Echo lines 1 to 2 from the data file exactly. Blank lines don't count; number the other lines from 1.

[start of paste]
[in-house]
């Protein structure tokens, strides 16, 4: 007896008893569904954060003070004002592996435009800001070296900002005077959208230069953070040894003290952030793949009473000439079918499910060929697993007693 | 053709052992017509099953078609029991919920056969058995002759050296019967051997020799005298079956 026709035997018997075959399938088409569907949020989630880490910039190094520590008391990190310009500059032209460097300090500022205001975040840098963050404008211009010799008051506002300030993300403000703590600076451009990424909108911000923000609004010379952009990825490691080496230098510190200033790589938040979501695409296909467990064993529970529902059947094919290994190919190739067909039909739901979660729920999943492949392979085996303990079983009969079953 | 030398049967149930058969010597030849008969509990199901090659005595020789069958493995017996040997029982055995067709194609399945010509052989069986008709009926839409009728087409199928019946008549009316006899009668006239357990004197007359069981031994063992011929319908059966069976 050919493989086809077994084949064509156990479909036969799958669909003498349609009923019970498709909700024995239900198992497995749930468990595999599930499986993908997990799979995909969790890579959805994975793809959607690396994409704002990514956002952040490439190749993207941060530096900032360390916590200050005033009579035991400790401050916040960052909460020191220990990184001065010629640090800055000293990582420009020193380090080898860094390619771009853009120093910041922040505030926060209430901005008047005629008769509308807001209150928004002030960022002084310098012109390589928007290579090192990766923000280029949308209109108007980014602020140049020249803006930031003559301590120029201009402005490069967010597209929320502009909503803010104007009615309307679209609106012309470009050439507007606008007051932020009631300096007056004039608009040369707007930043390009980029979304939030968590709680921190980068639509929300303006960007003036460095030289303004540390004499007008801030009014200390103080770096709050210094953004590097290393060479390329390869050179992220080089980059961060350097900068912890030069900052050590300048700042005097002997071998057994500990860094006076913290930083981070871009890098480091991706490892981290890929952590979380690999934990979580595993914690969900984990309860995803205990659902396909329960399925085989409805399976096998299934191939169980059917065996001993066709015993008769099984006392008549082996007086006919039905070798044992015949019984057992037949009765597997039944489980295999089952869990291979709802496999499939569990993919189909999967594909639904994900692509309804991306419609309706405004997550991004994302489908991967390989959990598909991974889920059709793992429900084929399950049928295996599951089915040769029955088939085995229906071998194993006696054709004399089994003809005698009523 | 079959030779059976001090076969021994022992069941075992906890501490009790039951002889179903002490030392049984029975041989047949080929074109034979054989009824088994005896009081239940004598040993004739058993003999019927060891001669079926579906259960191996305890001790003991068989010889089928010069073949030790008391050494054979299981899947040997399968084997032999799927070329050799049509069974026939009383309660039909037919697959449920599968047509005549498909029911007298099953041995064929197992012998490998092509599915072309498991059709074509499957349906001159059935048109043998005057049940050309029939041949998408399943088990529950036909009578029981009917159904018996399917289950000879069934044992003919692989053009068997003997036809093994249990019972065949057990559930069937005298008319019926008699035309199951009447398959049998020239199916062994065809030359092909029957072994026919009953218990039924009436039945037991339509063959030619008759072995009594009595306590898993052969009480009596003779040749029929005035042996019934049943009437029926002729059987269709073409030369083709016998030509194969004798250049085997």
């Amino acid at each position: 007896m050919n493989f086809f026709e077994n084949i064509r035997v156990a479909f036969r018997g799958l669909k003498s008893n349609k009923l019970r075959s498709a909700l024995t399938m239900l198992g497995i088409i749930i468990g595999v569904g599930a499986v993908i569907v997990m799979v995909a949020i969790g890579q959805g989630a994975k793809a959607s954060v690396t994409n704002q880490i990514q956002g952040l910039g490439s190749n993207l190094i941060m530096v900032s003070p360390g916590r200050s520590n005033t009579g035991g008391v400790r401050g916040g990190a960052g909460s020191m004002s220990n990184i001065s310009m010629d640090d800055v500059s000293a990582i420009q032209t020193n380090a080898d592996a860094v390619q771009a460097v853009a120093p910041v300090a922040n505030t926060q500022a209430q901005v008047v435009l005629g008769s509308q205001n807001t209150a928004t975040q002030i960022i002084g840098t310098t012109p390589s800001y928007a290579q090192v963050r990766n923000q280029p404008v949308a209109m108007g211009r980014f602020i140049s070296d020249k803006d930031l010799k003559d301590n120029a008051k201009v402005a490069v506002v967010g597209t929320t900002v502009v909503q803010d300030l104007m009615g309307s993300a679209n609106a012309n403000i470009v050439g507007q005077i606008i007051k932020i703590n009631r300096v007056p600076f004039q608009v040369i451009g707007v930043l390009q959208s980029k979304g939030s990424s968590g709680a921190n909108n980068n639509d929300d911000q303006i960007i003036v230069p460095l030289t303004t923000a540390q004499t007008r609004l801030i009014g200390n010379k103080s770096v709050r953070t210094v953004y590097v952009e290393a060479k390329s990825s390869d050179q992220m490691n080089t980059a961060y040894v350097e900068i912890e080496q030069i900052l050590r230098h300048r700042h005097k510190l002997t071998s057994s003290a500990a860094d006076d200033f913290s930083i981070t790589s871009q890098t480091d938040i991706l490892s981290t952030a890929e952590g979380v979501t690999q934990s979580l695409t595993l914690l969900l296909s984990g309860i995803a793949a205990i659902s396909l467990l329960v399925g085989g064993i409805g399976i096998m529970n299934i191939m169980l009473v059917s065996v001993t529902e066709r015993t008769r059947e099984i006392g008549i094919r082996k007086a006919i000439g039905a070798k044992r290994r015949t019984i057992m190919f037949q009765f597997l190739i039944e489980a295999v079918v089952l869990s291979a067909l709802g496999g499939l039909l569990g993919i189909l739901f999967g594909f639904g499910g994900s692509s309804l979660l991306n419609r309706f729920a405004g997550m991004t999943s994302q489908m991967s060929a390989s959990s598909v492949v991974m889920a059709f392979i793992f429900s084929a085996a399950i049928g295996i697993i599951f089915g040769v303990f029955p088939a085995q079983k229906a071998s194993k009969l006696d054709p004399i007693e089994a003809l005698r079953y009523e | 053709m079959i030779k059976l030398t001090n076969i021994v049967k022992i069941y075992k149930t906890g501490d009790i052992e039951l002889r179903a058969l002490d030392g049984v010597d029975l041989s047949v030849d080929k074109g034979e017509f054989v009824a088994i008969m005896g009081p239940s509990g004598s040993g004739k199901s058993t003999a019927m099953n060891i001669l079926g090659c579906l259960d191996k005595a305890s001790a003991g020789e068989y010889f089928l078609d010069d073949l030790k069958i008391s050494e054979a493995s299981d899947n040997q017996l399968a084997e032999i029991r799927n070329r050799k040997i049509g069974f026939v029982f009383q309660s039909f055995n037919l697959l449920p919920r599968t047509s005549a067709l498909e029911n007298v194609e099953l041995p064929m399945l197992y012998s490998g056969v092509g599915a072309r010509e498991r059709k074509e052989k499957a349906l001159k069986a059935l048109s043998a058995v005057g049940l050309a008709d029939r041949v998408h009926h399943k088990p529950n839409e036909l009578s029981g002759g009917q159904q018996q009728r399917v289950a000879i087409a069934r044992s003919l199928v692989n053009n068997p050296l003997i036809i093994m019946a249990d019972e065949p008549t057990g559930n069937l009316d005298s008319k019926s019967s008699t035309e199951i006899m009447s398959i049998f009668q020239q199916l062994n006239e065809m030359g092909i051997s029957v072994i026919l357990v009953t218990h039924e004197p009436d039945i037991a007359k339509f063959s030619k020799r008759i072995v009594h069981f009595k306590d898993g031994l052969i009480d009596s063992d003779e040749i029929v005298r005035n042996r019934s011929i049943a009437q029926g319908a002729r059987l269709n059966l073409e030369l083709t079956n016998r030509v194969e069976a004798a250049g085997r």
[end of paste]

[in-house]
């Protein structure tokens, strides 16, 4: 007896008893569904954060003070004002592996435009800001070296900002005077959208230069953070040894003290952030793949009473000439079918499910060929697993007693 | 053709052992017509099953078609029991919920056969058995002759050296019967051997020799005298079956 026709035997018997075959399938088409569907949020989630880490910039190094520590008391990190310009500059032209460097300090500022205001975040840098963050404008211009010799008051506002300030993300403000703590600076451009990424909108911000923000609004010379952009990825490691080496230098510190200033790589938040979501695409296909467990064993529970529902059947094919290994190919190739067909039909739901979660729920999943492949392979085996303990079983009969079953 | 030398049967149930058969010597030849008969509990199901090659005595020789069958493995017996040997029982055995067709194609399945010509052989069986008709009926839409009728087409199928019946008549009316006899009668006239357990004197007359069981031994063992011929319908059966069976 050919493989086809077994084949064509156990479909036969799958669909003498349609009923019970498709909700024995239900198992497995749930468990595999599930499986993908997990799979995909969790890579959805994975793809959607690396994409704002990514956002952040490439190749993207941060530096900032360390916590200050005033009579035991400790401050916040960052909460020191220990990184001065010629640090800055000293990582420009020193380090080898860094390619771009853009120093910041922040505030926060209430901005008047005629008769509308807001209150928004002030960022002084310098012109390589928007290579090192990766923000280029949308209109108007980014602020140049020249803006930031003559301590120029201009402005490069967010597209929320502009909503803010104007009615309307679209609106012309470009050439507007606008007051932020009631300096007056004039608009040369707007930043390009980029979304939030968590709680921190980068639509929300303006960007003036460095030289303004540390004499007008801030009014200390103080770096709050210094953004590097290393060479390329390869050179992220080089980059961060350097900068912890030069900052050590300048700042005097002997071998057994500990860094006076913290930083981070871009890098480091991706490892981290890929952590979380690999934990979580595993914690969900984990309860995803205990659902396909329960399925085989409805399976096998299934191939169980059917065996001993066709015993008769099984006392008549082996007086006919039905070798044992015949019984057992037949009765597997039944489980295999089952869990291979709802496999499939569990993919189909999967594909639904994900692509309804991306419609309706405004997550991004994302489908991967390989959990598909991974889920059709793992429900084929399950049928295996599951089915040769029955088939085995229906071998194993006696054709004399089994003809005698009523 | 079959030779059976001090076969021994022992069941075992906890501490009790039951002889179903002490030392049984029975041989047949080929074109034979054989009824088994005896009081239940004598040993004739058993003999019927060891001669079926579906259960191996305890001790003991068989010889089928010069073949030790008391050494054979299981899947040997399968084997032999799927070329050799049509069974026939009383309660039909037919697959449920599968047509005549498909029911007298099953041995064929197992012998490998092509599915072309498991059709074509499957349906001159059935048109043998005057049940050309029939041949998408399943088990529950036909009578029981009917159904018996399917289950000879069934044992003919692989053009068997003997036809093994249990019972065949057990559930069937005298008319019926008699035309199951009447398959049998020239199916062994065809030359092909029957072994026919009953218990039924009436039945037991339509063959030619008759072995009594009595306590898993052969009480009596003779040749029929005035042996019934049943009437029926002729059987269709073409030369083709016998030509194969004798250049085997």